Japan refused to consider the emergence of Russian missiles on the Kuril Islands



Placing Russian missiles on the Kuril Islands will not affect the negotiations between Moscow and Tokyo on the preparation for the visit to Japan of President Vladimir Putin. As reported TASS, said on Thursday, 24 November, the Secretary-General of the Cabinet of Ministers of Japan Acehide Suga.

“I think it will have no influence,” he said, answering a corresponding question of journalists. At the same time, Suga noticed that Tokyo will consider the information received and will take “appropriate action, including the official statement.” The representative of the Japanese Cabinet also stressed that Tokyo is closely watching the Russian military presence in the southern part of the Kuril Islands.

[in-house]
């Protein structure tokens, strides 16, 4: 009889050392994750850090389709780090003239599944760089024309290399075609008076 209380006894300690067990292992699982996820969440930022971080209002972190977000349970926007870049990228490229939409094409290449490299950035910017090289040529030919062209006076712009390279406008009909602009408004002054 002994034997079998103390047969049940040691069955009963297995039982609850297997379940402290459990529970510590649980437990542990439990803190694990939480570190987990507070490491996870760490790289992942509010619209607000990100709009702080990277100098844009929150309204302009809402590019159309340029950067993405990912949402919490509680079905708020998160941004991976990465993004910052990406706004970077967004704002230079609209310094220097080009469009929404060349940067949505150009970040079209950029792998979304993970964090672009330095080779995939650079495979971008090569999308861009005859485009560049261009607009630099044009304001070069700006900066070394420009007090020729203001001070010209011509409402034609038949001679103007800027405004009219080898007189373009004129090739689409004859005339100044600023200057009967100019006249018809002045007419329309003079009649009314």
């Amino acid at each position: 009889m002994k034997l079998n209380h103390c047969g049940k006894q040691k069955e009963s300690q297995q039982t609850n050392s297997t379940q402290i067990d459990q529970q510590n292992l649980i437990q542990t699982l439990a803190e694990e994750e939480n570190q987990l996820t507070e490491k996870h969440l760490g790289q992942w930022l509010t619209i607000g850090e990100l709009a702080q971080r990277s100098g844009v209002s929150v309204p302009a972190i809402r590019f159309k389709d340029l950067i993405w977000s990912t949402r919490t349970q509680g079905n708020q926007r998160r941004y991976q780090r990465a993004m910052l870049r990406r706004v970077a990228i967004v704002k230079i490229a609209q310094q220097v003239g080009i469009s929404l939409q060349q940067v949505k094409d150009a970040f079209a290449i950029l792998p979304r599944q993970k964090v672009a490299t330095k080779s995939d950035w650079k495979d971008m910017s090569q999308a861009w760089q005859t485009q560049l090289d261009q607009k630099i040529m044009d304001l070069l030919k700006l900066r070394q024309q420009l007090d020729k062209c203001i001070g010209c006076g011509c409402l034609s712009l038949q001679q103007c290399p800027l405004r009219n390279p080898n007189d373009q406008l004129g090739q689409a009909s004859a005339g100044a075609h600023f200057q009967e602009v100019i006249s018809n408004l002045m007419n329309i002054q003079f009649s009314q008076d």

On 23 November Minister of foreign Affairs of Japan, Fumio Kishida said that the government will respond to the emergence of Russian anti-ship missiles on the Kuril Islands. Earlier in the day, the press Secretary of Russian President Dmitry Peskov said that the deployment of missile complexes “Bastion” and “Ball” on the Kuril Islands is justified and should not affect Russian-Japanese relations.

Missile systems were stationed in the Kuril Islands on November 22. “Bastion” on duty on the island of Iturup, Bal — on Kunashir.

In 1956, Moscow and Tokyo signed a Declaration on ending the war. The document can come into force after the conclusion of a peace Treaty that is not signed to this day due to a territorial dispute over the southern Kuril Islands. Japan claims the Islands of Shikotan, Habomai, Iturup and Kunashir, referring to the Treaty of 1855. In turn, Moscow insists that these territories became part of the Soviet Union after the Second world war.